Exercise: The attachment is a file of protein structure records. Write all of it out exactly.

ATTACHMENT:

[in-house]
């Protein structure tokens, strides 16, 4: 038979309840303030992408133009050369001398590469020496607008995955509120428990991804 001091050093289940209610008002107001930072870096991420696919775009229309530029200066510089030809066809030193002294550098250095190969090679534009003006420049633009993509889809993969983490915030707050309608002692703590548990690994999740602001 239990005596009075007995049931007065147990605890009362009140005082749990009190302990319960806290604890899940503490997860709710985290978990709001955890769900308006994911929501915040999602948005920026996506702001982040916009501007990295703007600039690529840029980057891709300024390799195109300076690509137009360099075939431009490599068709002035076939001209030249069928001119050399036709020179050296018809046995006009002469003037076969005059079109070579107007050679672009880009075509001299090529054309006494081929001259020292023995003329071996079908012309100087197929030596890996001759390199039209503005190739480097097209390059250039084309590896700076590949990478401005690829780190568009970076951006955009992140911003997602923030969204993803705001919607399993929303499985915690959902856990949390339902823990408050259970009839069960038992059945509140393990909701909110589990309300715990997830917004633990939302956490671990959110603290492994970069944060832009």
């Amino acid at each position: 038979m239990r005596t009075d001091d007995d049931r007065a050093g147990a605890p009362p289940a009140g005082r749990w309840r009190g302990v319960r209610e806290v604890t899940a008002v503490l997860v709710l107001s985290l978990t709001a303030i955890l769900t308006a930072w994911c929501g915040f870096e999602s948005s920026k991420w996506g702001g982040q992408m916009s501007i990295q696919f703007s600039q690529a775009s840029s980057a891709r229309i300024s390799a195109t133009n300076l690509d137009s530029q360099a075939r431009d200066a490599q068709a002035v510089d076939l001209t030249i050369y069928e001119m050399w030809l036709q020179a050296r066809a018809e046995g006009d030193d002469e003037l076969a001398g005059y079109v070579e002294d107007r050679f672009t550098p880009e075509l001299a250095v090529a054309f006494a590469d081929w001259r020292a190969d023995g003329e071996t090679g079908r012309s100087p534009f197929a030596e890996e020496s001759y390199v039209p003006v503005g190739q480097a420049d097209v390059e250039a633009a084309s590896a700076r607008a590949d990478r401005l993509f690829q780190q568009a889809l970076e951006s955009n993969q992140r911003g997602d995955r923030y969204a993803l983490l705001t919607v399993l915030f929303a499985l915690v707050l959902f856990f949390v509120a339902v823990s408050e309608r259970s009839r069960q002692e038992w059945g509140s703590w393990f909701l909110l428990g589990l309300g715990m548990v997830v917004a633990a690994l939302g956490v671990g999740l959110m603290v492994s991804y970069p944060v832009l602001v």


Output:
[in-house]
């Protein structure tokens, strides 16, 4: 038979309840303030992408133009050369001398590469020496607008995955509120428990991804 001091050093289940209610008002107001930072870096991420696919775009229309530029200066510089030809066809030193002294550098250095190969090679534009003006420049633009993509889809993969983490915030707050309608002692703590548990690994999740602001 239990005596009075007995049931007065147990605890009362009140005082749990009190302990319960806290604890899940503490997860709710985290978990709001955890769900308006994911929501915040999602948005920026996506702001982040916009501007990295703007600039690529840029980057891709300024390799195109300076690509137009360099075939431009490599068709002035076939001209030249069928001119050399036709020179050296018809046995006009002469003037076969005059079109070579107007050679672009880009075509001299090529054309006494081929001259020292023995003329071996079908012309100087197929030596890996001759390199039209503005190739480097097209390059250039084309590896700076590949990478401005690829780190568009970076951006955009992140911003997602923030969204993803705001919607399993929303499985915690959902856990949390339902823990408050259970009839069960038992059945509140393990909701909110589990309300715990997830917004633990939302956490671990959110603290492994970069944060832009």
């Amino acid at each position: 038979m239990r005596t009075d001091d007995d049931r007065a050093g147990a605890p009362p289940a009140g005082r749990w309840r009190g302990v319960r209610e806290v604890t899940a008002v503490l997860v709710l107001s985290l978990t709001a303030i955890l769900t308006a930072w994911c929501g915040f870096e999602s948005s920026k991420w996506g702001g982040q992408m916009s501007i990295q696919f703007s600039q690529a775009s840029s980057a891709r229309i300024s390799a195109t133009n300076l690509d137009s530029q360099a075939r431009d200066a490599q068709a002035v510089d076939l001209t030249i050369y069928e001119m050399w030809l036709q020179a050296r066809a018809e046995g006009d030193d002469e003037l076969a001398g005059y079109v070579e002294d107007r050679f672009t550098p880009e075509l001299a250095v090529a054309f006494a590469d081929w001259r020292a190969d023995g003329e071996t090679g079908r012309s100087p534009f197929a030596e890996e020496s001759y390199v039209p003006v503005g190739q480097a420049d097209v390059e250039a633009a084309s590896a700076r607008a590949d990478r401005l993509f690829q780190q568009a889809l970076e951006s955009n993969q992140r911003g997602d995955r923030y969204a993803l983490l705001t919607v399993l915030f929303a499985l915690v707050l959902f856990f949390v509120a339902v823990s408050e309608r259970s009839r069960q002692e038992w059945g509140s703590w393990f909701l909110l428990g589990l309300g715990m548990v997830v917004a633990a690994l939302g956490v671990g999740l959110m603290v492994s991804y970069p944060v832009l602001v």